“We do not emphasize having bars,” was realtor John Pollard’s pithy response when pressed about what kind of tenant Yale University Properties would seek when looking to replace Anchor. If you had to guess, though, what kind of tenant do you think will be replacing Anchor?
I once wrote an elegy for a still-living friend. For that almost mythic crime my gallbladder has been pecked out. I was ripped apart by a classmate who had studied the form: an elegy, he told me, is fundamentally concerned with the writer’s relation to the deceased.
By that standard, I am in no good position to write an elegy for the Anchor bar, but neither was John Pollard. My relationship to that place was short, admittedly, compared to that of those New Haven residents who have made a life of drinking there. To those who kneel, as I do, at the altar of lubricated conversation, some of their best friendships may have been cemented there. And for those, like me, who make a god of intimate friendship, they have seen the cradle of their fondest attachments suddenly go, likely to be replaced by a cosmetics store.
Like other things I only discovered my senior year, Anchor came suddenly and brilliantly to symbolize the breakage of my past- and future-selves. What I wanted more of was mental partnership, intimate friendship apart from the strange customs of the frat scene. What I wanted more of was The Anchor bar: the soft, teal leather of its booths, knees pressed together tightly, unassumingly, under its crooked tables.
Going to Anchor rapidly became my favorite activity of the week. For me, it symbolized a decision I made: to drink alcohol but only when it would involve good conversation. Anchor was an alternative to the meaninglessness of Toad’s, the strange athleticism of Box, and the worrisome sexual ethics of both of those places. It was apart from all grand Yale tradition, Mory’s pretension, as well as newcomers such as Rudy’s, which can only imitatively cover their walls with the kind of old-timey maps and things which had hung at Anchor, untouched and undusted, for years. It offered the illusion of permanence, of a place that had always been at Yale but will always be apart from it, a strange, timeless place. But what is timeless to Yale University Properties?
An ‘anchor beer’ meant conversation with my group of beloved friends, and I would be lying if I didn’t admit that I think of myself as having cultivated a ‘circle’ of Anchor-drinkers. It was flexible enough to accommodate athletes and artists, without pandering to any one type over the other—maybe this is why it failed. I think one can make a serious criticism of the direction in which Yale’s surrounding commercial environment is moving—hideously suburban make-up stores, international clothing outlets, restaurants distantly-managed by financiers. At Anchor, I did not feel like I was in Belgium, or a cafe in the Upper East Side. I felt like I was in a distinct place in New Haven, an authentic space among cheap imitators.
Our phrase was ‘getting an Anchor beer’ and this meant a certain kind of interaction, and a certain separateness from Yale. That we attributed the uniqueness of the experience to the beer they served is an example of projection. The difference was really the decades-old maps and photographs with which other bars can only order from bulk-websites; the fabulous collection of songs available on the jukebox, which, mysteriously, was often free to play; the smattering of graduate students, faculty, locals; the free conversation. It is too distressing to know that I will never have another Anchor beer.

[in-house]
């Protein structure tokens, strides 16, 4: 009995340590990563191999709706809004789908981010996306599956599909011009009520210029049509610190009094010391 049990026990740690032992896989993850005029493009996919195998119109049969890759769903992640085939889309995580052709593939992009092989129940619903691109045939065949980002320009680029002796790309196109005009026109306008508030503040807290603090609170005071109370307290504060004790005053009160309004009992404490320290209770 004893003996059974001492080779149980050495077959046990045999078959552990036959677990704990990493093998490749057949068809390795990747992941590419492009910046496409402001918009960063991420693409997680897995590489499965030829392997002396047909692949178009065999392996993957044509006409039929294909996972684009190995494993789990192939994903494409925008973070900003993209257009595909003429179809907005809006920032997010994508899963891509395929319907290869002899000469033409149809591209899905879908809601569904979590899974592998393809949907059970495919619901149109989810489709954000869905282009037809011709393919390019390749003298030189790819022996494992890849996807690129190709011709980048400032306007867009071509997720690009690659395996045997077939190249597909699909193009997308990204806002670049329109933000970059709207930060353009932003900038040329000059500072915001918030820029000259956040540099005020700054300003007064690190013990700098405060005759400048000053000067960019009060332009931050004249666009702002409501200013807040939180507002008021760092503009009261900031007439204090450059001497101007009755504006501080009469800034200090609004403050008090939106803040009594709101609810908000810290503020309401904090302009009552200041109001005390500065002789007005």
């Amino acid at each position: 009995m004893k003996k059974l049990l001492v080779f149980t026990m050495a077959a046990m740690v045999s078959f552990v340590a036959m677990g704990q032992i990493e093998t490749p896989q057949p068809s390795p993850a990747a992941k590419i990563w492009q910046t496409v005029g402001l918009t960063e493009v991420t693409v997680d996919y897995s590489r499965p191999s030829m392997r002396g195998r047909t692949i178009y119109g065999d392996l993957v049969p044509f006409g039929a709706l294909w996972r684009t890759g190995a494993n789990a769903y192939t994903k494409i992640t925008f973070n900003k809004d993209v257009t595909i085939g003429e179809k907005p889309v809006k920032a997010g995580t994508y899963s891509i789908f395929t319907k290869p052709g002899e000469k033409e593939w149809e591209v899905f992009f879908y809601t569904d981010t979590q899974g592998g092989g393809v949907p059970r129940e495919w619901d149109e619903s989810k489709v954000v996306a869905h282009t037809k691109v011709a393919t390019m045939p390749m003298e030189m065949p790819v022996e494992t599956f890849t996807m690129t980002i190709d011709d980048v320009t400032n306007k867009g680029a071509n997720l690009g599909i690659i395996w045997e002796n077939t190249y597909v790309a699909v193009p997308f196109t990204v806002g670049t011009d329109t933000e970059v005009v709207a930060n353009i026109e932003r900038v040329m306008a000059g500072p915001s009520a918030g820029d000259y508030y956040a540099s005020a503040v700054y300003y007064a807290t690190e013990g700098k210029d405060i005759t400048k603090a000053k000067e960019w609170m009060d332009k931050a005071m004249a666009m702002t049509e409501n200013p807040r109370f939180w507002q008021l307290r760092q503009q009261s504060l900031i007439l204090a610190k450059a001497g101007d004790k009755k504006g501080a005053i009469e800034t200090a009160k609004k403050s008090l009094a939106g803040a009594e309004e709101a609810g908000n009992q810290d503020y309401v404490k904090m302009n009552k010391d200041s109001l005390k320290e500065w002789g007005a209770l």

But it is worse to think that Yale students in the future will not have this sort of place at all. Instead, they will have chain-restaurants and bars that stay afloat by surreptitiously serving minors and irresponsibly caloric burgers. I am tired of the disappointed shrug that Yale University Properties does whenever a favorite, but financially unstable, institution closes; as if we are all at the mercy of market forces shaping our city in regrettable ways.
I know from some early econ classes that the free-market is best and all that. But it makes me feel quite powerless when beloved institutions—Cutler’s, A1, Educated Burgher—close down and the chains seldom-visited by Yale students manage to stay open. I understand no tenant is being ‘evicted’ for any reason other than their inability to meet rents. But it’d be best to acknowledge that these rapidly increasing rents correspond to Yale University’s vision of the city. This vision is one that I find harrowingly bad, one that is defined by Starbucks and chain retailers, has little distinction, and does little to foster interaction or make life individuated and worth living.
My last drink at the Anchor was in the eerie stillness of Yale post-exams, and the place felt peculiarly my own. Most of the booths were empty, and I bought two routine IPAs uninterruptedly. In hindsight, perhaps, I could have sensed in the strangeness of that near-empty bar that it would not be there when we returned. The pints were celebratory; my best friend and I were both giddy from having finished the semester. He claimed to have done poorly on his econ exam, but he didn’t seem to care much. So long as the sources of meaning in our lives are not subject to market forces, I will have that quiet afternoon in Anchor forever.
But I fear the next generation won’t have any such opportunity. To John Pollard, who said it would be “totally inappropriate” to solicit someone to continue the Anchor (adding that Yale University Properties would have to “let the market dictate that”), the very idea of playing an activist role in shaping the commercial landscape of New Haven is offensive. I will never cease to be amused by the neoliberal rhetoric. ‘Totally offensive!’ Like laughing at a funeral.